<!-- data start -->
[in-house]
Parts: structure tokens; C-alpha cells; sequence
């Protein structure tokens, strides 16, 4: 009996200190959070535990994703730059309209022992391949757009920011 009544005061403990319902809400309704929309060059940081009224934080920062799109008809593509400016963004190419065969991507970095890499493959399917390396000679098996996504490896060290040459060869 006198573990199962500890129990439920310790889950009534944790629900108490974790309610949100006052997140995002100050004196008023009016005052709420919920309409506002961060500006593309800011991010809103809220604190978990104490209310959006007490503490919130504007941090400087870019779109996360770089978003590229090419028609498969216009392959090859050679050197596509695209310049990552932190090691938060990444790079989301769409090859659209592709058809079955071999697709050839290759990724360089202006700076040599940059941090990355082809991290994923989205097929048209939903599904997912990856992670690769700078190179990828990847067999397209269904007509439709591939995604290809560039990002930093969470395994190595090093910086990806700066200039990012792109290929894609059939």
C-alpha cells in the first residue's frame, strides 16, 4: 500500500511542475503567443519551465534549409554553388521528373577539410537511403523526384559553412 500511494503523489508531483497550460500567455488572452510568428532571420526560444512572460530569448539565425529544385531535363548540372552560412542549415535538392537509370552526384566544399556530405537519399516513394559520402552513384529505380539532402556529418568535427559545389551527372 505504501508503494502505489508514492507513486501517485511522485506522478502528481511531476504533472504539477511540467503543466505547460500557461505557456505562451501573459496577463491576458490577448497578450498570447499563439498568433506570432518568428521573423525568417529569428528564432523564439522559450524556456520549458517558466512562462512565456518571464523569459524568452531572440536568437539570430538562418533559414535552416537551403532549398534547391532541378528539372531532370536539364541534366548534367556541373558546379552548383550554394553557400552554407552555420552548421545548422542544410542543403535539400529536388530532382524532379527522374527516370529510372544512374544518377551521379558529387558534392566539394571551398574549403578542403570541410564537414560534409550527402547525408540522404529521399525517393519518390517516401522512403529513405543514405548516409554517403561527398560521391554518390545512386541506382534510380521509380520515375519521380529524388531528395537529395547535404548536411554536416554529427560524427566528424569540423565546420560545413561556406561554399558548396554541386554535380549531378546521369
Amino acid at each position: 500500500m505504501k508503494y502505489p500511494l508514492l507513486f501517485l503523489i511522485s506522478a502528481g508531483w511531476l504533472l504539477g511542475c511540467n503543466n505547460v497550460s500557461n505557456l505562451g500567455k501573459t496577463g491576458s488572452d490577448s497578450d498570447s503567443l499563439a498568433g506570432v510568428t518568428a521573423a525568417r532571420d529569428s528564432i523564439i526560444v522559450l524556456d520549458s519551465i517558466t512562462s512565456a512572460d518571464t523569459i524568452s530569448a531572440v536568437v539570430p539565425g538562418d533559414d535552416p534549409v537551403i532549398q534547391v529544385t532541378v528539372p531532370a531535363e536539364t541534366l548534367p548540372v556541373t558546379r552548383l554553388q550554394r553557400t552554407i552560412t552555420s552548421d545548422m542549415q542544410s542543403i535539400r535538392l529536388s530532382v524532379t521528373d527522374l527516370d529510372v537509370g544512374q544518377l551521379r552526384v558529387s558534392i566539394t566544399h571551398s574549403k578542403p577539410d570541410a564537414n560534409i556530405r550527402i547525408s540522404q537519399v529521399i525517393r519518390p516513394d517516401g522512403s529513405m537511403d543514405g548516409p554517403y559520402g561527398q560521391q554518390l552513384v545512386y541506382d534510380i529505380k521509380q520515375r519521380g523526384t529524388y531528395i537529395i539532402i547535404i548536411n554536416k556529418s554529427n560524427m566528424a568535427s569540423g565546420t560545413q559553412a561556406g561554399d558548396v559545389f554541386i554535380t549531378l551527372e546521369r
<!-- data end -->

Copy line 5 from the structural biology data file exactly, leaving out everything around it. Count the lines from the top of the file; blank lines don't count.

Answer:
Amino acid at each position: 500500500m505504501k508503494y502505489p500511494l508514492l507513486f501517485l503523489i511522485s506522478a502528481g508531483w511531476l504533472l504539477g511542475c511540467n503543466n505547460v497550460s500557461n505557456l505562451g500567455k501573459t496577463g491576458s488572452d490577448s497578450d498570447s503567443l499563439a498568433g506570432v510568428t518568428a521573423a525568417r532571420d529569428s528564432i523564439i526560444v522559450l524556456d520549458s519551465i517558466t512562462s512565456a512572460d518571464t523569459i524568452s530569448a531572440v536568437v539570430p539565425g538562418d533559414d535552416p534549409v537551403i532549398q534547391v529544385t532541378v528539372p531532370a531535363e536539364t541534366l548534367p548540372v556541373t558546379r552548383l554553388q550554394r553557400t552554407i552560412t552555420s552548421d545548422m542549415q542544410s542543403i535539400r535538392l529536388s530532382v524532379t521528373d527522374l527516370d529510372v537509370g544512374q544518377l551521379r552526384v558529387s558534392i566539394t566544399h571551398s574549403k578542403p577539410d570541410a564537414n560534409i556530405r550527402i547525408s540522404q537519399v529521399i525517393r519518390p516513394d517516401g522512403s529513405m537511403d543514405g548516409p554517403y559520402g561527398q560521391q554518390l552513384v545512386y541506382d534510380i529505380k521509380q520515375r519521380g523526384t529524388y531528395i537529395i539532402i547535404i548536411n554536416k556529418s554529427n560524427m566528424a568535427s569540423g565546420t560545413q559553412a561556406g561554399d558548396v559545389f554541386i554535380t549531378l551527372e546521369r